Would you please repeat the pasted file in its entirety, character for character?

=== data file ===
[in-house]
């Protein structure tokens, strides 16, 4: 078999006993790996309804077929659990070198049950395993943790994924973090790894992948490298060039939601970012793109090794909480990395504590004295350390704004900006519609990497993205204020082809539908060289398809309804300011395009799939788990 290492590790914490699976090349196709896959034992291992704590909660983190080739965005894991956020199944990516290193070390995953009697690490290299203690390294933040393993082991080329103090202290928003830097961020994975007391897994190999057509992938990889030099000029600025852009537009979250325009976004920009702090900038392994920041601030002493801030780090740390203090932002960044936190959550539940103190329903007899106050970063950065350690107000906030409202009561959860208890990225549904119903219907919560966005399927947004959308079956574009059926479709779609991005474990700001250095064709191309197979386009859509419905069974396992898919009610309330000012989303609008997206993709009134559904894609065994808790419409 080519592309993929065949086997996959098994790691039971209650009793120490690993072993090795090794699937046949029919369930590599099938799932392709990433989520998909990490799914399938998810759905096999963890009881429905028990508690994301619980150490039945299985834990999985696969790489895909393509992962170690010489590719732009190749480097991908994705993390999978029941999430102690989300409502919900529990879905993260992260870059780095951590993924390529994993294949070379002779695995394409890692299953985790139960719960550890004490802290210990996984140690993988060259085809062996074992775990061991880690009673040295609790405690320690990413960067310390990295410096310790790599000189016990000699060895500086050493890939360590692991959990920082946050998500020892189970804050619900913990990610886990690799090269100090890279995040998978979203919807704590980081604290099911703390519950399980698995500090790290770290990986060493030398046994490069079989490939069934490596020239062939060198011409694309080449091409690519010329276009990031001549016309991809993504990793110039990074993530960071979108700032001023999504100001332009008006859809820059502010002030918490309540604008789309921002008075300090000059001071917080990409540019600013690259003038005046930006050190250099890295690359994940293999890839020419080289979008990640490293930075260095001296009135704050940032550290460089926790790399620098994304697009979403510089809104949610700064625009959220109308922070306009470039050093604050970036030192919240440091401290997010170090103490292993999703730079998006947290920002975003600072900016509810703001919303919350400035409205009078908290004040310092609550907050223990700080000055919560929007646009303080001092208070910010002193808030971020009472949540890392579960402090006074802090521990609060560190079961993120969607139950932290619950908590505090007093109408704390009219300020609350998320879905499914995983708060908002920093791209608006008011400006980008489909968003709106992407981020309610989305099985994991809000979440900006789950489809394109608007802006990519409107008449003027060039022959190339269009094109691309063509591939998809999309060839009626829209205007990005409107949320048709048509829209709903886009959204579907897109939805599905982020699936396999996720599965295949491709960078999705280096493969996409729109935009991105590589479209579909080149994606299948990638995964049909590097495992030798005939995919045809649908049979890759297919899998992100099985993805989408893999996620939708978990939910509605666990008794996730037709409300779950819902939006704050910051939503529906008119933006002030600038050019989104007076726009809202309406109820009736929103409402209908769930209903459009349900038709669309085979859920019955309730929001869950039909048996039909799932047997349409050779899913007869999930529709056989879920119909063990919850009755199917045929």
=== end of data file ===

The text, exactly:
[in-house]
């Protein structure tokens, strides 16, 4: 078999006993790996309804077929659990070198049950395993943790994924973090790894992948490298060039939601970012793109090794909480990395504590004295350390704004900006519609990497993205204020082809539908060289398809309804300011395009799939788990 290492590790914490699976090349196709896959034992291992704590909660983190080739965005894991956020199944990516290193070390995953009697690490290299203690390294933040393993082991080329103090202290928003830097961020994975007391897994190999057509992938990889030099000029600025852009537009979250325009976004920009702090900038392994920041601030002493801030780090740390203090932002960044936190959550539940103190329903007899106050970063950065350690107000906030409202009561959860208890990225549904119903219907919560966005399927947004959308079956574009059926479709779609991005474990700001250095064709191309197979386009859509419905069974396992898919009610309330000012989303609008997206993709009134559904894609065994808790419409 080519592309993929065949086997996959098994790691039971209650009793120490690993072993090795090794699937046949029919369930590599099938799932392709990433989520998909990490799914399938998810759905096999963890009881429905028990508690994301619980150490039945299985834990999985696969790489895909393509992962170690010489590719732009190749480097991908994705993390999978029941999430102690989300409502919900529990879905993260992260870059780095951590993924390529994993294949070379002779695995394409890692299953985790139960719960550890004490802290210990996984140690993988060259085809062996074992775990061991880690009673040295609790405690320690990413960067310390990295410096310790790599000189016990000699060895500086050493890939360590692991959990920082946050998500020892189970804050619900913990990610886990690799090269100090890279995040998978979203919807704590980081604290099911703390519950399980698995500090790290770290990986060493030398046994490069079989490939069934490596020239062939060198011409694309080449091409690519010329276009990031001549016309991809993504990793110039990074993530960071979108700032001023999504100001332009008006859809820059502010002030918490309540604008789309921002008075300090000059001071917080990409540019600013690259003038005046930006050190250099890295690359994940293999890839020419080289979008990640490293930075260095001296009135704050940032550290460089926790790399620098994304697009979403510089809104949610700064625009959220109308922070306009470039050093604050970036030192919240440091401290997010170090103490292993999703730079998006947290920002975003600072900016509810703001919303919350400035409205009078908290004040310092609550907050223990700080000055919560929007646009303080001092208070910010002193808030971020009472949540890392579960402090006074802090521990609060560190079961993120969607139950932290619950908590505090007093109408704390009219300020609350998320879905499914995983708060908002920093791209608006008011400006980008489909968003709106992407981020309610989305099985994991809000979440900006789950489809394109608007802006990519409107008449003027060039022959190339269009094109691309063509591939998809999309060839009626829209205007990005409107949320048709048509829209709903886009959204579907897109939805599905982020699936396999996720599965295949491709960078999705280096493969996409729109935009991105590589479209579909080149994606299948990638995964049909590097495992030798005939995919045809649908049979890759297919899998992100099985993805989408893999996620939708978990939910509605666990008794996730037709409300779950819902939006704050910051939503529906008119933006002030600038050019989104007076726009809202309406109820009736929103409402209908769930209903459009349900038709669309085979859920019955309730929001869950039909048996039909799932047997349409050779899913007869999930529709056989879920119909063990919850009755199917045929």